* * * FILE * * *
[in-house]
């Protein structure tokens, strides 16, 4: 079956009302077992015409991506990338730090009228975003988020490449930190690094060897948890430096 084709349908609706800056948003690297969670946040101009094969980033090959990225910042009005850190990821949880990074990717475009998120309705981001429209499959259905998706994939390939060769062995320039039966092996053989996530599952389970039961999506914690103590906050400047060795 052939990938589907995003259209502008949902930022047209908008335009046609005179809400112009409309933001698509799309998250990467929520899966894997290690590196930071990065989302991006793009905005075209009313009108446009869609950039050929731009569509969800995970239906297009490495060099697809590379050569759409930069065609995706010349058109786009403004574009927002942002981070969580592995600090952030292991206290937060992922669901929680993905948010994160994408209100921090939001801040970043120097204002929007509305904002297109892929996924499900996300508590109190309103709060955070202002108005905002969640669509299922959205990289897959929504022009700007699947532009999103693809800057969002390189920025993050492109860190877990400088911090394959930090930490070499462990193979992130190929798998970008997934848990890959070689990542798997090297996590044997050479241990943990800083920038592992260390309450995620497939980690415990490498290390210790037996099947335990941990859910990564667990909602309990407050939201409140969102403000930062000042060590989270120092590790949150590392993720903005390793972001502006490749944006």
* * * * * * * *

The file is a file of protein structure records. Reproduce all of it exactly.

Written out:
[in-house]
């Protein structure tokens, strides 16, 4: 079956009302077992015409991506990338730090009228975003988020490449930190690094060897948890430096 084709349908609706800056948003690297969670946040101009094969980033090959990225910042009005850190990821949880990074990717475009998120309705981001429209499959259905998706994939390939060769062995320039039966092996053989996530599952389970039961999506914690103590906050400047060795 052939990938589907995003259209502008949902930022047209908008335009046609005179809400112009409309933001698509799309998250990467929520899966894997290690590196930071990065989302991006793009905005075209009313009108446009869609950039050929731009569509969800995970239906297009490495060099697809590379050569759409930069065609995706010349058109786009403004574009927002942002981070969580592995600090952030292991206290937060992922669901929680993905948010994160994408209100921090939001801040970043120097204002929007509305904002297109892929996924499900996300508590109190309103709060955070202002108005905002969640669509299922959205990289897959929504022009700007699947532009999103693809800057969002390189920025993050492109860190877990400088911090394959930090930490070499462990193979992130190929798998970008997934848990890959070689990542798997090297996590044997050479241990943990800083920038592992260390309450995620497939980690415990490498290390210790037996099947335990941990859910990564667990909602309990407050939201409140969102403000930062000042060590989270120092590790949150590392993720903005390793972001502006490749944006």